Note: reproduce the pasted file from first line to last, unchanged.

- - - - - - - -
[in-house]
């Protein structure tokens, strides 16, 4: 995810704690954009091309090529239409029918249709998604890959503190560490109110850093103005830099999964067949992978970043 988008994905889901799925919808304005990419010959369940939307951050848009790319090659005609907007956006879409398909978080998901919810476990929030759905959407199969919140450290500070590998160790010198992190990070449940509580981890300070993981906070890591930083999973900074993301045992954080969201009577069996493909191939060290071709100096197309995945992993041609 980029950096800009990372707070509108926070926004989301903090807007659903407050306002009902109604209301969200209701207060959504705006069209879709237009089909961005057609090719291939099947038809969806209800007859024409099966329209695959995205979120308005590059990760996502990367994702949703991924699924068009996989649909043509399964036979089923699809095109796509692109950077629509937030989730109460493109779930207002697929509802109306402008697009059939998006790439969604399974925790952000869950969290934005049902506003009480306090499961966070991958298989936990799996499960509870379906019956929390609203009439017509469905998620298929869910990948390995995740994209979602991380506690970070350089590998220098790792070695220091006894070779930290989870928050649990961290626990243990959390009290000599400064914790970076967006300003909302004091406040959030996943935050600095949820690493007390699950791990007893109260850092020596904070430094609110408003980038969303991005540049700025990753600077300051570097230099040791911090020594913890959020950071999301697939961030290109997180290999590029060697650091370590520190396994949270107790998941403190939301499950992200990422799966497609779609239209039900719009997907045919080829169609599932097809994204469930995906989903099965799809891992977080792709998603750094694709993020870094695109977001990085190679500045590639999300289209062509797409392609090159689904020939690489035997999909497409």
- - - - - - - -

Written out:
[in-house]
């Protein structure tokens, strides 16, 4: 995810704690954009091309090529239409029918249709998604890959503190560490109110850093103005830099999964067949992978970043 988008994905889901799925919808304005990419010959369940939307951050848009790319090659005609907007956006879409398909978080998901919810476990929030759905959407199969919140450290500070590998160790010198992190990070449940509580981890300070993981906070890591930083999973900074993301045992954080969201009577069996493909191939060290071709100096197309995945992993041609 980029950096800009990372707070509108926070926004989301903090807007659903407050306002009902109604209301969200209701207060959504705006069209879709237009089909961005057609090719291939099947038809969806209800007859024409099966329209695959995205979120308005590059990760996502990367994702949703991924699924068009996989649909043509399964036979089923699809095109796509692109950077629509937030989730109460493109779930207002697929509802109306402008697009059939998006790439969604399974925790952000869950969290934005049902506003009480306090499961966070991958298989936990799996499960509870379906019956929390609203009439017509469905998620298929869910990948390995995740994209979602991380506690970070350089590998220098790792070695220091006894070779930290989870928050649990961290626990243990959390009290000599400064914790970076967006300003909302004091406040959030996943935050600095949820690493007390699950791990007893109260850092020596904070430094609110408003980038969303991005540049700025990753600077300051570097230099040791911090020594913890959020950071999301697939961030290109997180290999590029060697650091370590520190396994949270107790998941403190939301499950992200990422799966497609779609239209039900719009997907045919080829169609599932097809994204469930995906989903099965799809891992977080792709998603750094694709993020870094695109977001990085190679500045590639999300289209062509797409392609090159689904020939690489035997999909497409």